April 25 (Bloomberg) -- Even as car sales across Europe have plummeted in recent years, automakers could count on Germans to buy with little discounting. Now, at least one dealer is resorting to Groupon Inc. coupons to boost sales.
AK Autoport Koeln GmbH, a dealer in the western city of Cologne, is offering a 99-euro ($130) Groupon voucher entitling buyers to a discount of 5,450 euros on a 2013 Ford Fiesta -- a price break of about 32 percent.
Auto discounts in Germany, which accounts for more than one in five car sales in Europe, climbed to their highest level in seven years in April, sapping profit margins for manufacturers, according to a monthly index by the Center for Automotive Research at the University of Duisburg-Essen.
“At the moment, nothing points to an easing of the discount situation,” said Ferdinand Dudenhoeffer, the center’s director. “Cars that couldn’t be sold in southern Europe are being pushed to Germany.”
Volkswagen AG, Europe’s largest carmaker, yesterday reported a 26 percent drop in first-quarter operating profit. Daimler AG said weaker results at Mercedes-Benz caused earnings before interest and taxes to tumble 56 percent. The declines show that the effects of Europe’s sovereign-debt crisis have spread beyond countries pushing through austerity measures.
“We are not out of the crisis in Europe,” Daimler Chief Financial Officer Bodo Uebber told reporters yesterday. “This is weighing on investments and consumer behavior.”
German carmakers had largely been insulated from Europe’s slump by a stable domestic market and strong operations in the U.S. and China. Those defenses are weakening after German car sales dropped 13 percent in the first three months of 2013.
“Markets were sluggish, especially in Europe, and not least in Germany” during the quarter, VW Chief Executive Officer Martin Winterkorn said yesterday.
Volkswagen will provide an update on its effort to sidestep the European slowdown and become the world’s largest carmaker at its annual shareholder meeting today in Hanover.
Ford Motor Co.’s European pretax loss more than tripled to 462 million euros in the first quarter as the U.S. automaker moves to eliminate 6,200 jobs and close three production sites in the region. Ford’s cuts are part of industrywide plans to shut five plants.
Automakers will likely build 18.7 million cars in Europe this year, while factories in the region are capable of making as many as 26.1 million, according to researcher IHS Automotive. The risk is that manufacturers will continue producing to keep equipment and staff busy. Getting rid of those vehicles may entail deep discounts.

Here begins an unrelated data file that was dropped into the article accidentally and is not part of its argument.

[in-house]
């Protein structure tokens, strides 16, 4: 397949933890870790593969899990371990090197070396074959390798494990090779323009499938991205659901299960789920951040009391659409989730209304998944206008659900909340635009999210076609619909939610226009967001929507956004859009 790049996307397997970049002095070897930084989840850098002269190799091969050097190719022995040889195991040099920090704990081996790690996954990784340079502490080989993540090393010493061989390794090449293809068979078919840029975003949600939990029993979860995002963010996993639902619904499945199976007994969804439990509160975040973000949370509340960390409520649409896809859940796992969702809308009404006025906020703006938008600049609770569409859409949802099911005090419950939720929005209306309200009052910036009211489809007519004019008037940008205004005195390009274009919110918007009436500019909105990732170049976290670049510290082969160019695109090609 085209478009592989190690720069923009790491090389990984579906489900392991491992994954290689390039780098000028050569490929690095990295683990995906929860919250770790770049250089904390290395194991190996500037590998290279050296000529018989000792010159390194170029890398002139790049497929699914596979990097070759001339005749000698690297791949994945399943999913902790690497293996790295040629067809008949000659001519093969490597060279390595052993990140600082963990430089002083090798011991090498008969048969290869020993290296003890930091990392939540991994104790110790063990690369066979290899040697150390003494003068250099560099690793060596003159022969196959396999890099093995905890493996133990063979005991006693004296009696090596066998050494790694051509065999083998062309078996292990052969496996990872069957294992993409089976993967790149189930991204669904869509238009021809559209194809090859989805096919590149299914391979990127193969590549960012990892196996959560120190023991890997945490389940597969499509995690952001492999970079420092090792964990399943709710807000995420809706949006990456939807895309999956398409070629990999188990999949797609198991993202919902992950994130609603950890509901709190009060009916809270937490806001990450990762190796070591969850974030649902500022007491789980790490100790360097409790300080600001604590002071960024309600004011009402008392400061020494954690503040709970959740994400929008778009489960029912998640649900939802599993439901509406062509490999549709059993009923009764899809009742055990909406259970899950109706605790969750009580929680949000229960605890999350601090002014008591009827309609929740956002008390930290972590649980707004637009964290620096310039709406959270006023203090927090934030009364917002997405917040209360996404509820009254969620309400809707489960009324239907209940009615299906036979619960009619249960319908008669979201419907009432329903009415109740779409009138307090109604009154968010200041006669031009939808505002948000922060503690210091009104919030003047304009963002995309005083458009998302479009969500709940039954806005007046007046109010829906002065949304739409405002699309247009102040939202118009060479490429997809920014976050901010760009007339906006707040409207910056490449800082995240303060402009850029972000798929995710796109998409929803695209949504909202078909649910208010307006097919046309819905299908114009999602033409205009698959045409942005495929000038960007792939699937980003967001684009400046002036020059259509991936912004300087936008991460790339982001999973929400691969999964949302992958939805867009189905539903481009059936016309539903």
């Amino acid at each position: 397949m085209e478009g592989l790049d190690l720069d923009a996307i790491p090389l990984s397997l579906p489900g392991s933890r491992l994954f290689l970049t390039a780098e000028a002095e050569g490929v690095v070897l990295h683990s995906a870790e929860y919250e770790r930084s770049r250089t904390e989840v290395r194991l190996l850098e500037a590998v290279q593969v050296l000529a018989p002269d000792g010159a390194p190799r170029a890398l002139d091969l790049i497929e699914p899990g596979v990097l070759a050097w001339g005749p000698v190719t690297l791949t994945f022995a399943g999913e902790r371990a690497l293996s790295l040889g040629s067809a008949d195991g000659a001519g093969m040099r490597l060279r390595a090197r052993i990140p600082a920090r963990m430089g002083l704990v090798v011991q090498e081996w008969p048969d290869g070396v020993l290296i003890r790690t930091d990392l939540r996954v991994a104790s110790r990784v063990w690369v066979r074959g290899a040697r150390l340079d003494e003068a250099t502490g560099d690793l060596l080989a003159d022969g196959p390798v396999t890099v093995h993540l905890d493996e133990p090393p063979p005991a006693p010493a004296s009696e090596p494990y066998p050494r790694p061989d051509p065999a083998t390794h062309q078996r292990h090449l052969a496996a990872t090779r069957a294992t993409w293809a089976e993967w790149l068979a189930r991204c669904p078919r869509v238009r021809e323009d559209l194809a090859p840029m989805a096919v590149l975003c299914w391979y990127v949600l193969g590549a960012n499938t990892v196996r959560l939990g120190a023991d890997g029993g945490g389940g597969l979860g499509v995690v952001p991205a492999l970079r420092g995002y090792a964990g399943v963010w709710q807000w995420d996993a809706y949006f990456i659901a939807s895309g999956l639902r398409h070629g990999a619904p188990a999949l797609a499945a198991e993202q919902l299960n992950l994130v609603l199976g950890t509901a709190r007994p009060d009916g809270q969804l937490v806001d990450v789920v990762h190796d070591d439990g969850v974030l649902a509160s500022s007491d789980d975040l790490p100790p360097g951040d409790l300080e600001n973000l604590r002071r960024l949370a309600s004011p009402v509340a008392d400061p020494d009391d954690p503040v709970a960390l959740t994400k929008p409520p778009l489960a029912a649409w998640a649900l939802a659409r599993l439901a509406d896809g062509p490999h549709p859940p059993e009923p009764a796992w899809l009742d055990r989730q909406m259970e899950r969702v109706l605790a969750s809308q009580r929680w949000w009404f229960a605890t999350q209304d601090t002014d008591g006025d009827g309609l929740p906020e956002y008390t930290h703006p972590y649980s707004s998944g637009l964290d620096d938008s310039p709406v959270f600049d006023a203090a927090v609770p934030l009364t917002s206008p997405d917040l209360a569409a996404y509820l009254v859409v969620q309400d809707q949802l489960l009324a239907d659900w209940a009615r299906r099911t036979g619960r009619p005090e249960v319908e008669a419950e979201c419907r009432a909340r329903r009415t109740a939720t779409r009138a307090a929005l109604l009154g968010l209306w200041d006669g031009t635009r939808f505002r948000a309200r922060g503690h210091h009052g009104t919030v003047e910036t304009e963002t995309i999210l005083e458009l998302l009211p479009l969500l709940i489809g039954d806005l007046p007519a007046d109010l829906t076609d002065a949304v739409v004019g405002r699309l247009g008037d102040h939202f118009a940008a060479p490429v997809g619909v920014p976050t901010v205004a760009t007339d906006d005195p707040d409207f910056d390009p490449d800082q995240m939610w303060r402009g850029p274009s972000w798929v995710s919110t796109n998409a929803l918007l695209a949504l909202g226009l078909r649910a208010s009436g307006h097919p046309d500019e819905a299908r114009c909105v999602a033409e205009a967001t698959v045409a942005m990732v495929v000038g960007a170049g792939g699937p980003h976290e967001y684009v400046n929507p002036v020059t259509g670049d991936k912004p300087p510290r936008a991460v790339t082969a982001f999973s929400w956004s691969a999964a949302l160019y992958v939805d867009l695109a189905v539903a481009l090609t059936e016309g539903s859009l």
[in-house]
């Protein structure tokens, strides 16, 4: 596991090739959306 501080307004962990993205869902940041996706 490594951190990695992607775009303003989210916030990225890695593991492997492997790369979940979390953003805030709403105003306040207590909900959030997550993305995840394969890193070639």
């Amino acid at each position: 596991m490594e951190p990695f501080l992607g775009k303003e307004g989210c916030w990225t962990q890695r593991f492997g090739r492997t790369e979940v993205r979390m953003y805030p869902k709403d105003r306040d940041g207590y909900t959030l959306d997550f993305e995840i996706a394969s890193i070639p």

“Pricing in Europe is one of the biggest risks,” said Frank Biller, an analyst at LBBW in Stuttgart, Germany. “If the market continues to be difficult and one company starts cutting prices further, competitors might have to follow.”
In a sign of the tension in the industry, about a dozen police vehicles surrounded the main gate of the Paris headquarters of PSA Peugeot Citroen during its annual meeting yesterday, and shareholders had to use a side entrance.
Peugeot, Europe’s second-largest carmaker, reported yesterday that first-quarter sales fell 6.5 percent to 13 billion euros. The company is eliminating 11,200 jobs in France and closing a factory near Paris, where workers have staged strikes over the restructuring plans.
CFO Jean-Baptiste de Chatillon said Peugeot has managed to ease pressure to cut prices by reducing inventories. The French manufacturer and its dealers had 414,000 cars in stock at the end of the first quarter, the equivalent of 58 days of supply. That compared to 548,000, or 70 days, a year ago.
Still, Peugeot and rival Renault SA had the highest incentives in Germany last month, with dealer discounts averaging 15.1 percent off the list price, according to trade publication Autohaus PulsSchlag. Industrywide incentives in Germany rose in March to an average of 12 percent from 11.1 percent a year ago, according to PulsSchlag.
The situation is similar in France, where sales tumbled 15 percent in the first quarter, according to ACEA, a European auto-industry trade group.
“Customers now need two weeks of reflection and try to negotiate the price three times before making their decision,” said Ayache Faycal, a salesman at a VW dealership in northern Paris. On top of the tough negotiations, “we have far fewer people coming into the store.”
In Italy, where car sales this year may fall to the lowest since 1996, Fiat SpA is offering the convertible version of its 500 subcompact for the same price as the standard hard-top, the equivalent of a 3,500-euro discount. And General Motors Co.’s Opel is topping up other current promotions with a 1,000-euro rebate check.
In Germany, Autoport Koeln, which sells cars from various brands that it imports at a discount from dealers in other countries, turned to Groupon to widen its customer base and sell some of the Ford Fiestas it has in inventory. With more than a day remaining on the Groupon deal yesterday, it had sold 11 of the cars.
“Customers are certainly looking at the price,” said Fabian Schmidt, sales manager at the dealership. “But you can sell cars in this market if you offer the right deals.”
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